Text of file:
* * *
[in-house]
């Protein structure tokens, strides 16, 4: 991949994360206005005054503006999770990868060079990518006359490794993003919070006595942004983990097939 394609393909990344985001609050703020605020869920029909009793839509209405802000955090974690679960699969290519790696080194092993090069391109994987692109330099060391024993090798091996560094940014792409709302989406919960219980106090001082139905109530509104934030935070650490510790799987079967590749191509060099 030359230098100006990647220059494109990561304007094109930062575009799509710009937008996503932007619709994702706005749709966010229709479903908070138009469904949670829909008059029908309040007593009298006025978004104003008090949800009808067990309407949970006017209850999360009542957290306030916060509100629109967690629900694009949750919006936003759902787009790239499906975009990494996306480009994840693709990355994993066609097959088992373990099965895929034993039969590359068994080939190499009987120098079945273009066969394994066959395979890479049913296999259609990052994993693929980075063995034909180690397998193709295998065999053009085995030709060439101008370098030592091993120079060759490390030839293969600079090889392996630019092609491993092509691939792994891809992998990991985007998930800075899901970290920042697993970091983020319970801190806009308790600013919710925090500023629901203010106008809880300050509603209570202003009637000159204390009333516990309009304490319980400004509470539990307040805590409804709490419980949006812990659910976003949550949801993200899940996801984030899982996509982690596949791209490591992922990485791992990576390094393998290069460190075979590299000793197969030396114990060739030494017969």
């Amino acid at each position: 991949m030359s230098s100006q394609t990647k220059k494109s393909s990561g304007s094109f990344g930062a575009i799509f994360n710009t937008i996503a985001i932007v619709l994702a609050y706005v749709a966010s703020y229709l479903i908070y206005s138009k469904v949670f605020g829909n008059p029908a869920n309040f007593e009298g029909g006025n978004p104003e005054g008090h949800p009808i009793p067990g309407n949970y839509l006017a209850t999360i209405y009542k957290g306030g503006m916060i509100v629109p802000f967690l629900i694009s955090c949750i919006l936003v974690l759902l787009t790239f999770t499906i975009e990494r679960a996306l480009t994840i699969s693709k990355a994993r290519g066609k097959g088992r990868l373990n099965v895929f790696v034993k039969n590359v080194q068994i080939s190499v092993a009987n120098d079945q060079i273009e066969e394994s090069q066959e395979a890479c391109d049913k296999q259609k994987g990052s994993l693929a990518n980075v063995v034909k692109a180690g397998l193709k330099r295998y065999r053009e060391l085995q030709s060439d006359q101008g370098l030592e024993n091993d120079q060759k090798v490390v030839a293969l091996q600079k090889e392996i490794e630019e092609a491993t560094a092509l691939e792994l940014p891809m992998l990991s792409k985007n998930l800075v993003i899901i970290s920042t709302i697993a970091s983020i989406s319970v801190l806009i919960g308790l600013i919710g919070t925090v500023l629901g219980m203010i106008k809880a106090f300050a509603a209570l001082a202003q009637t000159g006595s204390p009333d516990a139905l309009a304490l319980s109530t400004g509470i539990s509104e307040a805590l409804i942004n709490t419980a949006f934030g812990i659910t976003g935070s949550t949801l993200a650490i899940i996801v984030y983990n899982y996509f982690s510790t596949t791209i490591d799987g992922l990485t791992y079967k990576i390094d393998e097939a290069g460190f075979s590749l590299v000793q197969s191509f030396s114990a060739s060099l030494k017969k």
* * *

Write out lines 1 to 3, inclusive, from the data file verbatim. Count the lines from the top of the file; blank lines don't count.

[in-house]
């Protein structure tokens, strides 16, 4: 991949994360206005005054503006999770990868060079990518006359490794993003919070006595942004983990097939 394609393909990344985001609050703020605020869920029909009793839509209405802000955090974690679960699969290519790696080194092993090069391109994987692109330099060391024993090798091996560094940014792409709302989406919960219980106090001082139905109530509104934030935070650490510790799987079967590749191509060099 030359230098100006990647220059494109990561304007094109930062575009799509710009937008996503932007619709994702706005749709966010229709479903908070138009469904949670829909008059029908309040007593009298006025978004104003008090949800009808067990309407949970006017209850999360009542957290306030916060509100629109967690629900694009949750919006936003759902787009790239499906975009990494996306480009994840693709990355994993066609097959088992373990099965895929034993039969590359068994080939190499009987120098079945273009066969394994066959395979890479049913296999259609990052994993693929980075063995034909180690397998193709295998065999053009085995030709060439101008370098030592091993120079060759490390030839293969600079090889392996630019092609491993092509691939792994891809992998990991985007998930800075899901970290920042697993970091983020319970801190806009308790600013919710925090500023629901203010106008809880300050509603209570202003009637000159204390009333516990309009304490319980400004509470539990307040805590409804709490419980949006812990659910976003949550949801993200899940996801984030899982996509982690596949791209490591992922990485791992990576390094393998290069460190075979590299000793197969030396114990060739030494017969």
């Amino acid at each position: 991949m030359s230098s100006q394609t990647k220059k494109s393909s990561g304007s094109f990344g930062a575009i799509f994360n710009t937008i996503a985001i932007v619709l994702a609050y706005v749709a966010s703020y229709l479903i908070y206005s138009k469904v949670f605020g829909n008059p029908a869920n309040f007593e009298g029909g006025n978004p104003e005054g008090h949800p009808i009793p067990g309407n949970y839509l006017a209850t999360i209405y009542k957290g306030g503006m916060i509100v629109p802000f967690l629900i694009s955090c949750i919006l936003v974690l759902l787009t790239f999770t499906i975009e990494r679960a996306l480009t994840i699969s693709k990355a994993r290519g066609k097959g088992r990868l373990n099965v895929f790696v034993k039969n590359v080194q068994i080939s190499v092993a009987n120098d079945q060079i273009e066969e394994s090069q066959e395979a890479c391109d049913k296999q259609k994987g990052s994993l693929a990518n980075v063995v034909k692109a180690g397998l193709k330099r295998y065999r053009e060391l085995q030709s060439d006359q101008g370098l030592e024993n091993d120079q060759k090798v490390v030839a293969l091996q600079k090889e392996i490794e630019e092609a491993t560094a092509l691939e792994l940014p891809m992998l990991s792409k985007n998930l800075v993003i899901i970290s920042t709302i697993a970091s983020i989406s319970v801190l806009i919960g308790l600013i919710g919070t925090v500023l629901g219980m203010i106008k809880a106090f300050a509603a209570l001082a202003q009637t000159g006595s204390p009333d516990a139905l309009a304490l319980s109530t400004g509470i539990s509104e307040a805590l409804i942004n709490t419980a949006f934030g812990i659910t976003g935070s949550t949801l993200a650490i899940i996801v984030y983990n899982y996509f982690s510790t596949t791209i490591d799987g992922l990485t791992y079967k990576i390094d393998e097939a290069g460190f075979s590749l590299v000793q197969s191509f030396s114990a060739s060099l030494k017969k």